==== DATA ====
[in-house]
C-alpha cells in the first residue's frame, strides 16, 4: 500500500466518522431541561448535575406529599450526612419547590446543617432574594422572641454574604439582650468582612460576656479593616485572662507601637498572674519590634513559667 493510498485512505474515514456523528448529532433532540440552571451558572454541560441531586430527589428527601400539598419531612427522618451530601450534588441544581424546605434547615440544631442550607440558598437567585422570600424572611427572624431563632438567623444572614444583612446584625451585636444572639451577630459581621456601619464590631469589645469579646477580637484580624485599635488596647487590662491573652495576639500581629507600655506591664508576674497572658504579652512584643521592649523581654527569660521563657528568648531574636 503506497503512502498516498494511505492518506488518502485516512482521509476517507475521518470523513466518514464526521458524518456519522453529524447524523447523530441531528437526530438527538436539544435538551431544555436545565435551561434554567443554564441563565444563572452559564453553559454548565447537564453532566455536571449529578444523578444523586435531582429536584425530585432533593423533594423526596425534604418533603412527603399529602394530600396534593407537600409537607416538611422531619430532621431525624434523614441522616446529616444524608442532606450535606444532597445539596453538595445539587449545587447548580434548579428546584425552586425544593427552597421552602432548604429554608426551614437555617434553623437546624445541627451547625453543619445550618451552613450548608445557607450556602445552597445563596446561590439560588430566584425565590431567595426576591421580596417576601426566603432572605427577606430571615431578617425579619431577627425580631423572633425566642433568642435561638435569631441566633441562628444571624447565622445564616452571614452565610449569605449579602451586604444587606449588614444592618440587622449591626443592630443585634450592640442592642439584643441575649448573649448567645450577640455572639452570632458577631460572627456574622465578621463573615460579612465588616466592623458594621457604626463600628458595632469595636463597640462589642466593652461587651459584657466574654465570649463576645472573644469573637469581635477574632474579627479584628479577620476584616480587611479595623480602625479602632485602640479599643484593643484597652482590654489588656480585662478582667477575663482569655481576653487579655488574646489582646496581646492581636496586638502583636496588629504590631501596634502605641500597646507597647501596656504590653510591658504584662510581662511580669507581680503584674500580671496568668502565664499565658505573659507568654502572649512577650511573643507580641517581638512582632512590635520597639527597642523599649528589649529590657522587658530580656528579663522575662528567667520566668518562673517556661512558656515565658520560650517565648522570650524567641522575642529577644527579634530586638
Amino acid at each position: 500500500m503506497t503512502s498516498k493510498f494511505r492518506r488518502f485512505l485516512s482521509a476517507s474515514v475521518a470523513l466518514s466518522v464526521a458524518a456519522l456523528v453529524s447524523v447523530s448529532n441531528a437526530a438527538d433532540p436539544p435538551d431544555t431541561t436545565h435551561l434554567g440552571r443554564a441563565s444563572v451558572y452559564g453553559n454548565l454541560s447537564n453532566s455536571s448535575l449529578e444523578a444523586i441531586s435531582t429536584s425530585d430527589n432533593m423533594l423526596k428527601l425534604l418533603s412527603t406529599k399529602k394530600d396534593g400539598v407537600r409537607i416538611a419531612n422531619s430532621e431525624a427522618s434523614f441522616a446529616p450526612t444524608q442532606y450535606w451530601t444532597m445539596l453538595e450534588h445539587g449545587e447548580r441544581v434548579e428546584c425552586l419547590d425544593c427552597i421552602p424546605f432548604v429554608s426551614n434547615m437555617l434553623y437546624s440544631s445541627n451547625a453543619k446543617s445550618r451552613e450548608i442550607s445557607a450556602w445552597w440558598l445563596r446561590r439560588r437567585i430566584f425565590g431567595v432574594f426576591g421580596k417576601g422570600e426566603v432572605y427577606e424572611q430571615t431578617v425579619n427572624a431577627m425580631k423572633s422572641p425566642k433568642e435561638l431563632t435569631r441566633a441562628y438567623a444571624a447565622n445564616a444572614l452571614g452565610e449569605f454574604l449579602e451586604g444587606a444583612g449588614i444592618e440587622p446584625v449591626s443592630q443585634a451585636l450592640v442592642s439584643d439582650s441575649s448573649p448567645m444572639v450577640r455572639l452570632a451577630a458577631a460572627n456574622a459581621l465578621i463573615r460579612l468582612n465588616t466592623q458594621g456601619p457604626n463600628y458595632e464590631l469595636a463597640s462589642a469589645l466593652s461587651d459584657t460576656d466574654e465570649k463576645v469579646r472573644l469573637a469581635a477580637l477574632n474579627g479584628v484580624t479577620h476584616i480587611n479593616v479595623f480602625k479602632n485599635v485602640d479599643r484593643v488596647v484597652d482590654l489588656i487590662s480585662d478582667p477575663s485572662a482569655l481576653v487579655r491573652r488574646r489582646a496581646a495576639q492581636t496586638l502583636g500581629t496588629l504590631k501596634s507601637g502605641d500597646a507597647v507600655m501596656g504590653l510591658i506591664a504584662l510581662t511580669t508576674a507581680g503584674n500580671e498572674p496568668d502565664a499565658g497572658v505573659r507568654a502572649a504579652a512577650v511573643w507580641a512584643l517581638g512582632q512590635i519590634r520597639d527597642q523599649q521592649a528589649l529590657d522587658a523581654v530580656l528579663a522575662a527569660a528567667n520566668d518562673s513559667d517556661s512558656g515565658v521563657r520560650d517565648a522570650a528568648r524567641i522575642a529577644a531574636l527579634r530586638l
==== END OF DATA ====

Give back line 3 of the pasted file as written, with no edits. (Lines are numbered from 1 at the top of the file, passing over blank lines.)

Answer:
Amino acid at each position: 500500500m503506497t503512502s498516498k493510498f494511505r492518506r488518502f485512505l485516512s482521509a476517507s474515514v475521518a470523513l466518514s466518522v464526521a458524518a456519522l456523528v453529524s447524523v447523530s448529532n441531528a437526530a438527538d433532540p436539544p435538551d431544555t431541561t436545565h435551561l434554567g440552571r443554564a441563565s444563572v451558572y452559564g453553559n454548565l454541560s447537564n453532566s455536571s448535575l449529578e444523578a444523586i441531586s435531582t429536584s425530585d430527589n432533593m423533594l423526596k428527601l425534604l418533603s412527603t406529599k399529602k394530600d396534593g400539598v407537600r409537607i416538611a419531612n422531619s430532621e431525624a427522618s434523614f441522616a446529616p450526612t444524608q442532606y450535606w451530601t444532597m445539596l453538595e450534588h445539587g449545587e447548580r441544581v434548579e428546584c425552586l419547590d425544593c427552597i421552602p424546605f432548604v429554608s426551614n434547615m437555617l434553623y437546624s440544631s445541627n451547625a453543619k446543617s445550618r451552613e450548608i442550607s445557607a450556602w445552597w440558598l445563596r446561590r439560588r437567585i430566584f425565590g431567595v432574594f426576591g421580596k417576601g422570600e426566603v432572605y427577606e424572611q430571615t431578617v425579619n427572624a431577627m425580631k423572633s422572641p425566642k433568642e435561638l431563632t435569631r441566633a441562628y438567623a444571624a447565622n445564616a444572614l452571614g452565610e449569605f454574604l449579602e451586604g444587606a444583612g449588614i444592618e440587622p446584625v449591626s443592630q443585634a451585636l450592640v442592642s439584643d439582650s441575649s448573649p448567645m444572639v450577640r455572639l452570632a451577630a458577631a460572627n456574622a459581621l465578621i463573615r460579612l468582612n465588616t466592623q458594621g456601619p457604626n463600628y458595632e464590631l469595636a463597640s462589642a469589645l466593652s461587651d459584657t460576656d466574654e465570649k463576645v469579646r472573644l469573637a469581635a477580637l477574632n474579627g479584628v484580624t479577620h476584616i480587611n479593616v479595623f480602625k479602632n485599635v485602640d479599643r484593643v488596647v484597652d482590654l489588656i487590662s480585662d478582667p477575663s485572662a482569655l481576653v487579655r491573652r488574646r489582646a496581646a495576639q492581636t496586638l502583636g500581629t496588629l504590631k501596634s507601637g502605641d500597646a507597647v507600655m501596656g504590653l510591658i506591664a504584662l510581662t511580669t508576674a507581680g503584674n500580671e498572674p496568668d502565664a499565658g497572658v505573659r507568654a502572649a504579652a512577650v511573643w507580641a512584643l517581638g512582632q512590635i519590634r520597639d527597642q523599649q521592649a528589649l529590657d522587658a523581654v530580656l528579663a522575662a527569660a528567667n520566668d518562673s513559667d517556661s512558656g515565658v521563657r520560650d517565648a522570650a528568648r524567641i522575642a529577644a531574636l527579634r530586638l